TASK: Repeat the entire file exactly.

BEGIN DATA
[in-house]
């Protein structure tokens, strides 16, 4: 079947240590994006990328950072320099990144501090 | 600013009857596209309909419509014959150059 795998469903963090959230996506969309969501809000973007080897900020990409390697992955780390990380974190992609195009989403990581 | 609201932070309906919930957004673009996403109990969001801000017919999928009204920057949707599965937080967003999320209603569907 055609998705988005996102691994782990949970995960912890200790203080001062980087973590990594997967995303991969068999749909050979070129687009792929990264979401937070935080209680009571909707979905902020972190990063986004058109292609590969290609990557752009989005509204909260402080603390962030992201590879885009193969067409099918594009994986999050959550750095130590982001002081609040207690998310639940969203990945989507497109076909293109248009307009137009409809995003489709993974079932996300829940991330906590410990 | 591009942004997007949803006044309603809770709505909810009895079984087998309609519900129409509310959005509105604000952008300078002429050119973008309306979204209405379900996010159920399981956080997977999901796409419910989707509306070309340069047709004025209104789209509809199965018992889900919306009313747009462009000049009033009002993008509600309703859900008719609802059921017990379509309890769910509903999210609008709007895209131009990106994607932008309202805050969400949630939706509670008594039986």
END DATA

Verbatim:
[in-house]
């Protein structure tokens, strides 16, 4: 079947240590994006990328950072320099990144501090 | 600013009857596209309909419509014959150059 795998469903963090959230996506969309969501809000973007080897900020990409390697992955780390990380974190992609195009989403990581 | 609201932070309906919930957004673009996403109990969001801000017919999928009204920057949707599965937080967003999320209603569907 055609998705988005996102691994782990949970995960912890200790203080001062980087973590990594997967995303991969068999749909050979070129687009792929990264979401937070935080209680009571909707979905902020972190990063986004058109292609590969290609990557752009989005509204909260402080603390962030992201590879885009193969067409099918594009994986999050959550750095130590982001002081609040207690998310639940969203990945989507497109076909293109248009307009137009409809995003489709993974079932996300829940991330906590410990 | 591009942004997007949803006044309603809770709505909810009895079984087998309609519900129409509310959005509105604000952008300078002429050119973008309306979204209405379900996010159920399981956080997977999901796409419910989707509306070309340069047709004025209104789209509809199965018992889900919306009313747009462009000049009033009002993008509600309703859900008719609802059921017990379509309890769910509903999210609008709007895209131009990106994607932008309202805050969400949630939706509670008594039986």